Black & White


Many black Cotons fade to grey or silver but will never fade to all white. Others will keep their black coloration. Any brown usually disappears completely.

All Black, Brown, or Grey


These Colors are less likely to fade. 

Note: The above statistics are from the CTCA website, and have not been adjusted to include the new Coton colors - black, brown, or grey.

One of the common questions I get is whether a non-white Coton is authentically truly a Coton de Tulear. The answer is that while color is a factor in breed standards, it does not determine whether your dog is, in fact, a Coton. Only a DNA test can let you know conclusively if your dog is a Coton. Learn more about DNA tests here.

Let’s look at what the Coton de Tulear breed standard is when it comes to coloring. There are different Coton color standards depending on the breed organization:

The European Coton is white, and anything other than white is considered a fault. The Malagasy Coton’s colors are more faithful to the original breed from the island of Madagascar and consist of genetic diversity with a wider variety of colors, as shown in the table below.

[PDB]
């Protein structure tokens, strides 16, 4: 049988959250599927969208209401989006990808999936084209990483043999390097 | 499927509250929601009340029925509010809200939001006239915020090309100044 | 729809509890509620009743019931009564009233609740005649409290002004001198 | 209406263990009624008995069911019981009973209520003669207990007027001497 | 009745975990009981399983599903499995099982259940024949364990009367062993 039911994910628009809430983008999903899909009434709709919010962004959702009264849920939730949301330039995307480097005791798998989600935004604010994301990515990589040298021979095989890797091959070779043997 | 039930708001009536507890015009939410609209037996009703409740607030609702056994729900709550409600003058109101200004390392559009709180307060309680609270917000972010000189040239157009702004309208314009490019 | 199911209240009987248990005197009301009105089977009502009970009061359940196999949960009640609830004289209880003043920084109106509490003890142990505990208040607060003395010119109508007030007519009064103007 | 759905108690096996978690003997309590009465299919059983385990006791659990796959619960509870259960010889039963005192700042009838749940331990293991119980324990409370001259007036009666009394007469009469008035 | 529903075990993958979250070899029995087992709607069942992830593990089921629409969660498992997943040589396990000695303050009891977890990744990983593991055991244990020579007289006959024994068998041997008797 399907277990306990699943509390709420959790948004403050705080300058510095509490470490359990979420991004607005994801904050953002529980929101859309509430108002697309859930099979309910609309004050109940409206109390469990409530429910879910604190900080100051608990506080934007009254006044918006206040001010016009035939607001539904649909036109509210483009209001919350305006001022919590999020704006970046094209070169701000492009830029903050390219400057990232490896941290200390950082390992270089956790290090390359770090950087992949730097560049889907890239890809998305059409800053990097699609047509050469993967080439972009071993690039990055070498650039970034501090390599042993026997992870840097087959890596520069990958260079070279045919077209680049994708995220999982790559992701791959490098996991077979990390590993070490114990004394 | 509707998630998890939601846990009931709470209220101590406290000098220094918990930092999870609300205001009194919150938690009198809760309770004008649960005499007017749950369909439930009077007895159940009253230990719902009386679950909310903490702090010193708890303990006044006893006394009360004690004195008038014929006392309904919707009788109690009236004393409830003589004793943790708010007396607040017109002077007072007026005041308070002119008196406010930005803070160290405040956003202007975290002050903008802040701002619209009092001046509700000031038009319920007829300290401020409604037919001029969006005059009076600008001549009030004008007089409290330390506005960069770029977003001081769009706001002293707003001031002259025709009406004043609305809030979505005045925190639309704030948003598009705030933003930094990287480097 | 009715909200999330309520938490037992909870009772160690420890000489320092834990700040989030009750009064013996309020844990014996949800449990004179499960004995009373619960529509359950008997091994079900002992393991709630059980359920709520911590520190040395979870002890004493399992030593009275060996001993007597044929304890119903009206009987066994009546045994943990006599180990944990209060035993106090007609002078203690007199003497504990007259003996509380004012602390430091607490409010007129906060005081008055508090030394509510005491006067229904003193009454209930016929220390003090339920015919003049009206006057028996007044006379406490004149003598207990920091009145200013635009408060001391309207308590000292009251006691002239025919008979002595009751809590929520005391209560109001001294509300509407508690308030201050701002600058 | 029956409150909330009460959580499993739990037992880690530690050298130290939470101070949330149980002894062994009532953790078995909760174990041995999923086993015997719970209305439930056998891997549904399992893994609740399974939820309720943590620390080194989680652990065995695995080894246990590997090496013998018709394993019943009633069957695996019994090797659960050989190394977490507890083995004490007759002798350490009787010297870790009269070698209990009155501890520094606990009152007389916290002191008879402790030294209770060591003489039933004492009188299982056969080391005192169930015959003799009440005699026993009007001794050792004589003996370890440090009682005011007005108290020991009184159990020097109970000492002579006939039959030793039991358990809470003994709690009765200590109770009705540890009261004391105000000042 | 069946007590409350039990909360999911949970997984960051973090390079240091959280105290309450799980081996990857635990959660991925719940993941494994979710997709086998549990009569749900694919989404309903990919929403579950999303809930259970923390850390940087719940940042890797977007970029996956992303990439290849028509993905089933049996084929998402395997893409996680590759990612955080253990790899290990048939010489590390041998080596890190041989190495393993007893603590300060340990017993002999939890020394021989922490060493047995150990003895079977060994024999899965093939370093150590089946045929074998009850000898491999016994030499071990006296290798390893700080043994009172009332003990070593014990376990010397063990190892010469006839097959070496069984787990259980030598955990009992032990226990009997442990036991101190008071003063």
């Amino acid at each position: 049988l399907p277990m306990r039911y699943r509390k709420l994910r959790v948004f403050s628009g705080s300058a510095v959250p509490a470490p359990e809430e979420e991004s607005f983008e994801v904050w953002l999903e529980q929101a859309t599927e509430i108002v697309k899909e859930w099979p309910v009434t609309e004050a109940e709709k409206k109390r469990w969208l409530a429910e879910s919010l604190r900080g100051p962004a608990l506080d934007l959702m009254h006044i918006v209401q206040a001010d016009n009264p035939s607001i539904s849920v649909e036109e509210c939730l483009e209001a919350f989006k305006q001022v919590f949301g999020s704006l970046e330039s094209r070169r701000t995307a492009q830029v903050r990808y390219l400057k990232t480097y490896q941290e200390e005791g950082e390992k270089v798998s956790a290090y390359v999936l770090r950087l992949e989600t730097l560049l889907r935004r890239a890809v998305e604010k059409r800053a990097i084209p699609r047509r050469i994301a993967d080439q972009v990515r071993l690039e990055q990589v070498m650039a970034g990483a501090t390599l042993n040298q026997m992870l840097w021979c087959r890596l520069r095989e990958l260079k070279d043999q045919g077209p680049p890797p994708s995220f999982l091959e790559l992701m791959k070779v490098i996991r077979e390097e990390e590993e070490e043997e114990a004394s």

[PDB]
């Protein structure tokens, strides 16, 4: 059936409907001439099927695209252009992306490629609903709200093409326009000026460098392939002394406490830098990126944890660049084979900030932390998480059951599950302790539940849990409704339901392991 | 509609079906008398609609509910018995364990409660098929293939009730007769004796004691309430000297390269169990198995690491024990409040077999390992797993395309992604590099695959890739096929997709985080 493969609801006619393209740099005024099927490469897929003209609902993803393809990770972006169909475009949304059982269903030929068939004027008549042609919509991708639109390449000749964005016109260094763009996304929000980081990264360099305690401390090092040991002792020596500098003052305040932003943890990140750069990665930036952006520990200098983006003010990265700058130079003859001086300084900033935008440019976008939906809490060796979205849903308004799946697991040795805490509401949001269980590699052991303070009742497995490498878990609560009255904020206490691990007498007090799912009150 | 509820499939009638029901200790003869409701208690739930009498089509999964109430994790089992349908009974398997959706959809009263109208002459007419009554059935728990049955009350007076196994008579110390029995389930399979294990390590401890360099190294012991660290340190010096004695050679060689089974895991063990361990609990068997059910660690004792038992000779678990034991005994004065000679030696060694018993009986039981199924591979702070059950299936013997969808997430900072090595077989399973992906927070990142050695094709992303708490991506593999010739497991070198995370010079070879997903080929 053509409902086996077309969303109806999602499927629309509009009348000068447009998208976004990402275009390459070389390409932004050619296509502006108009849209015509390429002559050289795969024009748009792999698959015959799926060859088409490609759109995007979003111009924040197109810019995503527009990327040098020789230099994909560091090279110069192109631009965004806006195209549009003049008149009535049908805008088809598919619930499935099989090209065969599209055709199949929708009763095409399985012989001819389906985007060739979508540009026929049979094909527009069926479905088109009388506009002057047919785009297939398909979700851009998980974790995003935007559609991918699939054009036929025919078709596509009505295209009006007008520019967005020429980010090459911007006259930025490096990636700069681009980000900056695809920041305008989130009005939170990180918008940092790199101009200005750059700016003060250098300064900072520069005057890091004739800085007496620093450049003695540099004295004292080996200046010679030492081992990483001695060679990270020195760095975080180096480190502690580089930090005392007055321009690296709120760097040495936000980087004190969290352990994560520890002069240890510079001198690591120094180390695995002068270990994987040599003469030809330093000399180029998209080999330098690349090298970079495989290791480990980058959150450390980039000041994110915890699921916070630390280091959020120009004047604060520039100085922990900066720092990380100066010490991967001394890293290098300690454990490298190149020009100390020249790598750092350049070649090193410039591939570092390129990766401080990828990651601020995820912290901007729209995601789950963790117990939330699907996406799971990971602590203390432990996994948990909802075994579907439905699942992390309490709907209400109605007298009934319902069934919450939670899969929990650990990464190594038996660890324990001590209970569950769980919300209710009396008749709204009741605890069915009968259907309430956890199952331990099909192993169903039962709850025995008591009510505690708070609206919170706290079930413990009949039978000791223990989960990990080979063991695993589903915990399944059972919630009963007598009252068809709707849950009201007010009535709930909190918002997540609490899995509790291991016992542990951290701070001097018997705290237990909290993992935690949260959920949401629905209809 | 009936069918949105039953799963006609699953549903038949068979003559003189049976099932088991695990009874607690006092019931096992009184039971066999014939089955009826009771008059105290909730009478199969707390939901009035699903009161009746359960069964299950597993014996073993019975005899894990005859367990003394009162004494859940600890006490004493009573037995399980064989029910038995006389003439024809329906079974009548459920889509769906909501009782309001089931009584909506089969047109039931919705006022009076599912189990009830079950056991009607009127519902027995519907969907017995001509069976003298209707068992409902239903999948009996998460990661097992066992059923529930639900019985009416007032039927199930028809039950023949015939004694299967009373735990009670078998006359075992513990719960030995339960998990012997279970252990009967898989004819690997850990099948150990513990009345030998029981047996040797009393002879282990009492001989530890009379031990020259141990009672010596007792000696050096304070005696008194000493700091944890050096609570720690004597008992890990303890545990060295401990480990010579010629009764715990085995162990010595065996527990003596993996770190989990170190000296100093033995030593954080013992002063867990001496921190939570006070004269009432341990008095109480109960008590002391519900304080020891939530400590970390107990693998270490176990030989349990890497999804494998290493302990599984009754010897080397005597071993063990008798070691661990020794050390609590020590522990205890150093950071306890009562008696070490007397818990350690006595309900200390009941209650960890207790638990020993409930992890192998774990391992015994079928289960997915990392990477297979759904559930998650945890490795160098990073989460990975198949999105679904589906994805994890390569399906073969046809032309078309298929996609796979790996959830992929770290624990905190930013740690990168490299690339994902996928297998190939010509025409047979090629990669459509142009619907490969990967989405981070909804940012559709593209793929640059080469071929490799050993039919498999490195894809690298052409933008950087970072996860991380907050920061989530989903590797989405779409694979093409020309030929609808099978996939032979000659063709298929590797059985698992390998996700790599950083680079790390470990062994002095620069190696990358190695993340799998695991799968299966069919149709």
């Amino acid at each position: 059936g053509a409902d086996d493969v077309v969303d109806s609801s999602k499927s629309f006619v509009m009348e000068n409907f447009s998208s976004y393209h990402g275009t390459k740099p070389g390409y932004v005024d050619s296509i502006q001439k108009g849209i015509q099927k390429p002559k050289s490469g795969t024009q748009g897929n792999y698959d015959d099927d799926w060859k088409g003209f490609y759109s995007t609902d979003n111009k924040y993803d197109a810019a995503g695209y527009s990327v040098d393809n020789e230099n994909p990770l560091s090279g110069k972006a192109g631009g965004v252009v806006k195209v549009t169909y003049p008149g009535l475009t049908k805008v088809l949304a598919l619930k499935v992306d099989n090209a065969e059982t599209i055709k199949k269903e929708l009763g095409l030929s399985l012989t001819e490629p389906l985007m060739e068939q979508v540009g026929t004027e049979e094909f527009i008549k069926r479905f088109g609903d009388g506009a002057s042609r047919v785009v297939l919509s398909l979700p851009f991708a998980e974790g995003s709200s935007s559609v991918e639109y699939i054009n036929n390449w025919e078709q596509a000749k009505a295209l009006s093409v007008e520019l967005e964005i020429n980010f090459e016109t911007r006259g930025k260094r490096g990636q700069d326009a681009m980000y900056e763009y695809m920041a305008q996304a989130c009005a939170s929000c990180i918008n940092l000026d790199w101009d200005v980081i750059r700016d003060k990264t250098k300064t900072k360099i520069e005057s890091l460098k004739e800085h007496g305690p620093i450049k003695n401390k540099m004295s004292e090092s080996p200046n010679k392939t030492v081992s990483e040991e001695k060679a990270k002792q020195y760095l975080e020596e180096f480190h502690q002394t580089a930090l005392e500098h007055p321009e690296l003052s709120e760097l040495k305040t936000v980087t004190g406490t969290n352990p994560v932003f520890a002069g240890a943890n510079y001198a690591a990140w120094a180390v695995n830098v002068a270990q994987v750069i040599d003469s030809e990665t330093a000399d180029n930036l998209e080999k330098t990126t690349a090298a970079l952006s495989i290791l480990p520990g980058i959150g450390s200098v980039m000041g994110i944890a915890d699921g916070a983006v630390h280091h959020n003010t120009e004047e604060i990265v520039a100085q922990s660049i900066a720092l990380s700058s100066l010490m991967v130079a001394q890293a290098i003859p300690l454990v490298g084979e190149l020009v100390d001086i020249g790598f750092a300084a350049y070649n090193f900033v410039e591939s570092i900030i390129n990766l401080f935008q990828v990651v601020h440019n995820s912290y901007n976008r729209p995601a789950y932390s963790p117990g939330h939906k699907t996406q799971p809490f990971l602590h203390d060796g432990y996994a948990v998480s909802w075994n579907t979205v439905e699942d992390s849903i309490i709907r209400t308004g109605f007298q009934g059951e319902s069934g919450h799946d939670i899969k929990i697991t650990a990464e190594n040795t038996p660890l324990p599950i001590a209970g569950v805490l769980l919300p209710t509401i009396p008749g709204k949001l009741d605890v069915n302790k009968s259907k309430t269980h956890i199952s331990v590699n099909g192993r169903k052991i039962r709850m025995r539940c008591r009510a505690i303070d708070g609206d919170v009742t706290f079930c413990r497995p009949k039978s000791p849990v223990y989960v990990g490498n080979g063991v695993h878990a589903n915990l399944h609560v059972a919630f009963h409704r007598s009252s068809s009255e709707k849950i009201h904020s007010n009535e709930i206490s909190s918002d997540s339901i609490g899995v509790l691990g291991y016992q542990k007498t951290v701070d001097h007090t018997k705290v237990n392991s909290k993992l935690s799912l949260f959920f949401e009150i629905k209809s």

Official Coton de Tulear Colors:
Different Breed Standards


American Kennel Club


95% white. Only 5% of the body is allowed shadings of light tan. This shading is tolerated, not desired. Overall appearance should be white. Any black is disqualified at any age.


Fèdèration Cynologique Internationale


All white with only a few shadings of light grey or red-roan (lemon). Shadings are tolerated, not preferred.


United Kennel Club


All white with only a few shadings of light grey or red-roan (lemon). Shadings are tolerated, not preferred and must not exceed 10% of the body.


Canadian Kennel Club

3 color varieties accepted:

-All white, or white with champagne

-Tricolor, which is white, brown, and black

-Black and white


Madagascar Coton de Tulear Club of America 


-All white: Allowing champagne highlights on ears and upper back